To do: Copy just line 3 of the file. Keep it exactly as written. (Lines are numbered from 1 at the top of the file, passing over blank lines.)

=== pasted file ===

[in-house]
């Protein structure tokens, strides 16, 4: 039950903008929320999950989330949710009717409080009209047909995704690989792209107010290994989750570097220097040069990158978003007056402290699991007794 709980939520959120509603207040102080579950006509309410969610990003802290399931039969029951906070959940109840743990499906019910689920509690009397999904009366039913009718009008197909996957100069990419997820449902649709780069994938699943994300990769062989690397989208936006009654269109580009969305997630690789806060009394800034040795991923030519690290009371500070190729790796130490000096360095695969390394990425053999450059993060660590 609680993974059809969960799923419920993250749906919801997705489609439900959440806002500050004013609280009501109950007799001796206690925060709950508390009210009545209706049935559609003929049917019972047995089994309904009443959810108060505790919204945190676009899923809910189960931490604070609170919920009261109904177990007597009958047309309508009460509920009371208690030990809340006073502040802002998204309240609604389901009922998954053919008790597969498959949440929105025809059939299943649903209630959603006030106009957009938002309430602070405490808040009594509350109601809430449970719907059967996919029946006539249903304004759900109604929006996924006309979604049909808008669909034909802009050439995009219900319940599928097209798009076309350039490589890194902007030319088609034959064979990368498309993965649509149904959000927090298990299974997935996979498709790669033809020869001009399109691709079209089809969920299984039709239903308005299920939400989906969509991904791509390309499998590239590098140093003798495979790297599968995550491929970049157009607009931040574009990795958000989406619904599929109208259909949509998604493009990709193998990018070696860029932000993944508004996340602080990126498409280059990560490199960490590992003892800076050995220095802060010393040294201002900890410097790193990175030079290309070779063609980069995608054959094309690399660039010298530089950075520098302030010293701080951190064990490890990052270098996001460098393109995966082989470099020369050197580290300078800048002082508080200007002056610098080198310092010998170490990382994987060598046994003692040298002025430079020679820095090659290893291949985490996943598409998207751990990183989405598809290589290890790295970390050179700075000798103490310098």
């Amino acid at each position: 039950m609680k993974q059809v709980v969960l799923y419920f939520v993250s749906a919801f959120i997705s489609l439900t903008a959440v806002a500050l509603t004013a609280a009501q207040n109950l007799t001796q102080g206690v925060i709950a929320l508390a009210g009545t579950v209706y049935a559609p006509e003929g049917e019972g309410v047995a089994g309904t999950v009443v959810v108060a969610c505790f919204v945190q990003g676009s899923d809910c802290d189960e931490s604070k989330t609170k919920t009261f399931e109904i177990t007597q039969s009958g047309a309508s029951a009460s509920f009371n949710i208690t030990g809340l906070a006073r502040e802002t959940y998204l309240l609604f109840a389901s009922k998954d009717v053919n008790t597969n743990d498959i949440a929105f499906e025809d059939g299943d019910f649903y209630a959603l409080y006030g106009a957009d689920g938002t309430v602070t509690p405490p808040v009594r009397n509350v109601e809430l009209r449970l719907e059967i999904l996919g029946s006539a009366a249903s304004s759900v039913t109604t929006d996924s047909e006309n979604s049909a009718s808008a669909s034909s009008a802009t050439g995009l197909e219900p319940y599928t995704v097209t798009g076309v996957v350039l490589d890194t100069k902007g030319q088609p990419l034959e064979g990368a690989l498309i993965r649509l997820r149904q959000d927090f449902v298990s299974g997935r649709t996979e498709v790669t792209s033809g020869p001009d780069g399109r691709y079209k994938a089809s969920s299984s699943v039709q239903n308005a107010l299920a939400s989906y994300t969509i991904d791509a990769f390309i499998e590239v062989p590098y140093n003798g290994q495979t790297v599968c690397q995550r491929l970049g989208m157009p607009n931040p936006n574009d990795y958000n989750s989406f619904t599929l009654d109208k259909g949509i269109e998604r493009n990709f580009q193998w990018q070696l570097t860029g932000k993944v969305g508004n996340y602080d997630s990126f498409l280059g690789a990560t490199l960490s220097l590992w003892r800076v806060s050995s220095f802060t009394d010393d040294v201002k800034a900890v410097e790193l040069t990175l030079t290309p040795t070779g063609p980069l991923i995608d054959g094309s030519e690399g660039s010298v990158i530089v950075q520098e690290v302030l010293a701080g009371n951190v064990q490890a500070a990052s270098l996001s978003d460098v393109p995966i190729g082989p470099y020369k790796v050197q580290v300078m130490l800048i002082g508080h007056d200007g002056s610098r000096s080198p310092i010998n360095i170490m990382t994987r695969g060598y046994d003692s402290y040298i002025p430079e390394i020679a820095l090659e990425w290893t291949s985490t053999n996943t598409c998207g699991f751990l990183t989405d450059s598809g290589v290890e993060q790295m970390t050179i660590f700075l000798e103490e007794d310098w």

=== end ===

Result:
């Amino acid at each position: 039950m609680k993974q059809v709980v969960l799923y419920f939520v993250s749906a919801f959120i997705s489609l439900t903008a959440v806002a500050l509603t004013a609280a009501q207040n109950l007799t001796q102080g206690v925060i709950a929320l508390a009210g009545t579950v209706y049935a559609p006509e003929g049917e019972g309410v047995a089994g309904t999950v009443v959810v108060a969610c505790f919204v945190q990003g676009s899923d809910c802290d189960e931490s604070k989330t609170k919920t009261f399931e109904i177990t007597q039969s009958g047309a309508s029951a009460s509920f009371n949710i208690t030990g809340l906070a006073r502040e802002t959940y998204l309240l609604f109840a389901s009922k998954d009717v053919n008790t597969n743990d498959i949440a929105f499906e025809d059939g299943d019910f649903y209630a959603l409080y006030g106009a957009d689920g938002t309430v602070t509690p405490p808040v009594r009397n509350v109601e809430l009209r449970l719907e059967i999904l996919g029946s006539a009366a249903s304004s759900v039913t109604t929006d996924s047909e006309n979604s049909a009718s808008a669909s034909s009008a802009t050439g995009l197909e219900p319940y599928t995704v097209t798009g076309v996957v350039l490589d890194t100069k902007g030319q088609p990419l034959e064979g990368a690989l498309i993965r649509l997820r149904q959000d927090f449902v298990s299974g997935r649709t996979e498709v790669t792209s033809g020869p001009d780069g399109r691709y079209k994938a089809s969920s299984s699943v039709q239903n308005a107010l299920a939400s989906y994300t969509i991904d791509a990769f390309i499998e590239v062989p590098y140093n003798g290994q495979t790297v599968c690397q995550r491929l970049g989208m157009p607009n931040p936006n574009d990795y958000n989750s989406f619904t599929l009654d109208k259909g949509i269109e998604r493009n990709f580009q193998w990018q070696l570097t860029g932000k993944v969305g508004n996340y602080d997630s990126f498409l280059g690789a990560t490199l960490s220097l590992w003892r800076v806060s050995s220095f802060t009394d010393d040294v201002k800034a900890v410097e790193l040069t990175l030079t290309p040795t070779g063609p980069l991923i995608d054959g094309s030519e690399g660039s010298v990158i530089v950075q520098e690290v302030l010293a701080g009371n951190v064990q490890a500070a990052s270098l996001s978003d460098v393109p995966i190729g082989p470099y020369k790796v050197q580290v300078m130490l800048i002082g508080h007056d200007g002056s610098r000096s080198p310092i010998n360095i170490m990382t994987r695969g060598y046994d003692s402290y040298i002025p430079e390394i020679a820095l090659e990425w290893t291949s985490t053999n996943t598409c998207g699991f751990l990183t989405d450059s598809g290589v290890e993060q790295m970390t050179i660590f700075l000798e103490e007794d310098w």